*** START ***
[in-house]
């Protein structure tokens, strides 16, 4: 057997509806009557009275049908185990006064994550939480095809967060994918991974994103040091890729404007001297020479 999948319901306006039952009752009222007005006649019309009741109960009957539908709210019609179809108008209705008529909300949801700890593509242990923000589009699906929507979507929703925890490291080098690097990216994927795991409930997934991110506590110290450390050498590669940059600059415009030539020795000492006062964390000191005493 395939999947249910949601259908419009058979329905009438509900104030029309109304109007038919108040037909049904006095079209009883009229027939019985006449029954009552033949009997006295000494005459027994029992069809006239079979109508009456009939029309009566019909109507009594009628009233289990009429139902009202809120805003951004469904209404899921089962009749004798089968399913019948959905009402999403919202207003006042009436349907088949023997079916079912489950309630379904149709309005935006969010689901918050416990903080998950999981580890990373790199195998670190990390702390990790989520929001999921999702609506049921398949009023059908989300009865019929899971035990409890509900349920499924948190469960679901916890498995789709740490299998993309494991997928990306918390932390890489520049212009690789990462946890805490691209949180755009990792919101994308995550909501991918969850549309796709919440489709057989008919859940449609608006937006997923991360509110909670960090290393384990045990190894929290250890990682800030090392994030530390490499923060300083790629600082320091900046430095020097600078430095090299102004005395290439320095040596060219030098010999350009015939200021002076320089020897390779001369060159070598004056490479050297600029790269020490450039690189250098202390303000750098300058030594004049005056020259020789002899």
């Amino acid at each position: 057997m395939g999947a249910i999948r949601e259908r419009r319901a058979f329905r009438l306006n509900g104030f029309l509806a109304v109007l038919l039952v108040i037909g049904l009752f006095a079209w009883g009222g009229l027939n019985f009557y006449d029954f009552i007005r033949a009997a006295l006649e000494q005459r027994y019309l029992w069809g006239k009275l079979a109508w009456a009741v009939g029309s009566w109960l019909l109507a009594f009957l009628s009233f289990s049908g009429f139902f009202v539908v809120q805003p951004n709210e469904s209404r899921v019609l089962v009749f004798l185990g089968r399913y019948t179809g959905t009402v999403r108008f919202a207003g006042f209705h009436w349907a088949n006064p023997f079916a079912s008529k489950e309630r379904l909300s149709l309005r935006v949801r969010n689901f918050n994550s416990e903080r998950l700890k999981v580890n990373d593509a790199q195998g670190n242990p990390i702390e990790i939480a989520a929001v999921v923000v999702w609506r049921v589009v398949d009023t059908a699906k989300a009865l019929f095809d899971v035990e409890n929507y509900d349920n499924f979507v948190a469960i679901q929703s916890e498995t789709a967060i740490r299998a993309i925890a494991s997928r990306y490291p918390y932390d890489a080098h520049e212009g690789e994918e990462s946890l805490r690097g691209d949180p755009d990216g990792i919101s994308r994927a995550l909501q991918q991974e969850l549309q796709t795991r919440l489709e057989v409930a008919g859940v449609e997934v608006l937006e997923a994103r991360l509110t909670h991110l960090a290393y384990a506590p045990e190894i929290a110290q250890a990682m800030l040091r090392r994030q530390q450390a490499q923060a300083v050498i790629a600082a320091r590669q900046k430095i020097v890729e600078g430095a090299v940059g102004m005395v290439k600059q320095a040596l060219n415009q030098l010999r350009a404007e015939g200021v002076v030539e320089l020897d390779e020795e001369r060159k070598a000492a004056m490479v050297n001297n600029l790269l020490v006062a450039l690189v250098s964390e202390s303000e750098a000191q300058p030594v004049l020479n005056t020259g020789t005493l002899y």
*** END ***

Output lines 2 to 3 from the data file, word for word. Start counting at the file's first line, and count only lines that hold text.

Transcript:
């Protein structure tokens, strides 16, 4: 057997509806009557009275049908185990006064994550939480095809967060994918991974994103040091890729404007001297020479 999948319901306006039952009752009222007005006649019309009741109960009957539908709210019609179809108008209705008529909300949801700890593509242990923000589009699906929507979507929703925890490291080098690097990216994927795991409930997934991110506590110290450390050498590669940059600059415009030539020795000492006062964390000191005493 395939999947249910949601259908419009058979329905009438509900104030029309109304109007038919108040037909049904006095079209009883009229027939019985006449029954009552033949009997006295000494005459027994029992069809006239079979109508009456009939029309009566019909109507009594009628009233289990009429139902009202809120805003951004469904209404899921089962009749004798089968399913019948959905009402999403919202207003006042009436349907088949023997079916079912489950309630379904149709309005935006969010689901918050416990903080998950999981580890990373790199195998670190990390702390990790989520929001999921999702609506049921398949009023059908989300009865019929899971035990409890509900349920499924948190469960679901916890498995789709740490299998993309494991997928990306918390932390890489520049212009690789990462946890805490691209949180755009990792919101994308995550909501991918969850549309796709919440489709057989008919859940449609608006937006997923991360509110909670960090290393384990045990190894929290250890990682800030090392994030530390490499923060300083790629600082320091900046430095020097600078430095090299102004005395290439320095040596060219030098010999350009015939200021002076320089020897390779001369060159070598004056490479050297600029790269020490450039690189250098202390303000750098300058030594004049005056020259020789002899």
């Amino acid at each position: 057997m395939g999947a249910i999948r949601e259908r419009r319901a058979f329905r009438l306006n509900g104030f029309l509806a109304v109007l038919l039952v108040i037909g049904l009752f006095a079209w009883g009222g009229l027939n019985f009557y006449d029954f009552i007005r033949a009997a006295l006649e000494q005459r027994y019309l029992w069809g006239k009275l079979a109508w009456a009741v009939g029309s009566w109960l019909l109507a009594f009957l009628s009233f289990s049908g009429f139902f009202v539908v809120q805003p951004n709210e469904s209404r899921v019609l089962v009749f004798l185990g089968r399913y019948t179809g959905t009402v999403r108008f919202a207003g006042f209705h009436w349907a088949n006064p023997f079916a079912s008529k489950e309630r379904l909300s149709l309005r935006v949801r969010n689901f918050n994550s416990e903080r998950l700890k999981v580890n990373d593509a790199q195998g670190n242990p990390i702390e990790i939480a989520a929001v999921v923000v999702w609506r049921v589009v398949d009023t059908a699906k989300a009865l019929f095809d899971v035990e409890n929507y509900d349920n499924f979507v948190a469960i679901q929703s916890e498995t789709a967060i740490r299998a993309i925890a494991s997928r990306y490291p918390y932390d890489a080098h520049e212009g690789e994918e990462s946890l805490r690097g691209d949180p755009d990216g990792i919101s994308r994927a995550l909501q991918q991974e969850l549309q796709t795991r919440l489709e057989v409930a008919g859940v449609e997934v608006l937006e997923a994103r991360l509110t909670h991110l960090a290393y384990a506590p045990e190894i929290a110290q250890a990682m800030l040091r090392r994030q530390q450390a490499q923060a300083v050498i790629a600082a320091r590669q900046k430095i020097v890729e600078g430095a090299v940059g102004m005395v290439k600059q320095a040596l060219n415009q030098l010999r350009a404007e015939g200021v002076v030539e320089l020897d390779e020795e001369r060159k070598a000492a004056m490479v050297n001297n600029l790269l020490v006062a450039l690189v250098s964390e202390s303000e750098a000191q300058p030594v004049l020479n005056t020259g020789t005493l002899y």